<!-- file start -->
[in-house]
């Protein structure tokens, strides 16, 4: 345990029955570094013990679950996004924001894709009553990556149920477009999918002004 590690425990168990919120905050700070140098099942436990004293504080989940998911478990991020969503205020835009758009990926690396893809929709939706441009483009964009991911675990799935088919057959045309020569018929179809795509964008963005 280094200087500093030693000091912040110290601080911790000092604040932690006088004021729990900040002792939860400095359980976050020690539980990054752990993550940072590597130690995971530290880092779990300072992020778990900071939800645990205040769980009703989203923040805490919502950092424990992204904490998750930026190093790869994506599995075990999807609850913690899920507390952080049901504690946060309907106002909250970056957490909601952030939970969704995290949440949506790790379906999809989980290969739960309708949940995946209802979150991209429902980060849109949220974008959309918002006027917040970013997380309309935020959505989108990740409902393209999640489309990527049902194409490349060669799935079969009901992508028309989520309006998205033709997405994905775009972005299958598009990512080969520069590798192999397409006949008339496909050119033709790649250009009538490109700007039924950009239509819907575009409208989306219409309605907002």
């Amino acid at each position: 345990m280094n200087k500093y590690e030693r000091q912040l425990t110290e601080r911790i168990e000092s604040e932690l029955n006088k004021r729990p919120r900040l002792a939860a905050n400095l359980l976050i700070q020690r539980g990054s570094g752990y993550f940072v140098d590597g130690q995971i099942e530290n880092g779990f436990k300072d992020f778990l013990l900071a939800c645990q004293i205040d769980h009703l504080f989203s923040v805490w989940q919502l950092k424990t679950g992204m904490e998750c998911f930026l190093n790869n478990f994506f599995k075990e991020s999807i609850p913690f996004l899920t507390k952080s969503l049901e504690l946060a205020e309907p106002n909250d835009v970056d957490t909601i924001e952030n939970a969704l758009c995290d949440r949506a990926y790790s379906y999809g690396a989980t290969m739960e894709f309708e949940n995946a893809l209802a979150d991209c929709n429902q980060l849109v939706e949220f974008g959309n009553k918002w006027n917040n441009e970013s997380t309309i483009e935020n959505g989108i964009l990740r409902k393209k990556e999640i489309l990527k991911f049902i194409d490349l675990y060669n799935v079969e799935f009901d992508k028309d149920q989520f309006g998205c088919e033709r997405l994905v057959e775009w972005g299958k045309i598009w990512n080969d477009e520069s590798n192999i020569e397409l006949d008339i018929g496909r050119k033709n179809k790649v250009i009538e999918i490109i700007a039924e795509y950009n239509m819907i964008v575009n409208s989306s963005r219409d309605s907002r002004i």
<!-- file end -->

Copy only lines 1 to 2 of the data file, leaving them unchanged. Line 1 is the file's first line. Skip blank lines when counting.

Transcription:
[in-house]
């Protein structure tokens, strides 16, 4: 345990029955570094013990679950996004924001894709009553990556149920477009999918002004 590690425990168990919120905050700070140098099942436990004293504080989940998911478990991020969503205020835009758009990926690396893809929709939706441009483009964009991911675990799935088919057959045309020569018929179809795509964008963005 280094200087500093030693000091912040110290601080911790000092604040932690006088004021729990900040002792939860400095359980976050020690539980990054752990993550940072590597130690995971530290880092779990300072992020778990900071939800645990205040769980009703989203923040805490919502950092424990992204904490998750930026190093790869994506599995075990999807609850913690899920507390952080049901504690946060309907106002909250970056957490909601952030939970969704995290949440949506790790379906999809989980290969739960309708949940995946209802979150991209429902980060849109949220974008959309918002006027917040970013997380309309935020959505989108990740409902393209999640489309990527049902194409490349060669799935079969009901992508028309989520309006998205033709997405994905775009972005299958598009990512080969520069590798192999397409006949008339496909050119033709790649250009009538490109700007039924950009239509819907575009409208989306219409309605907002």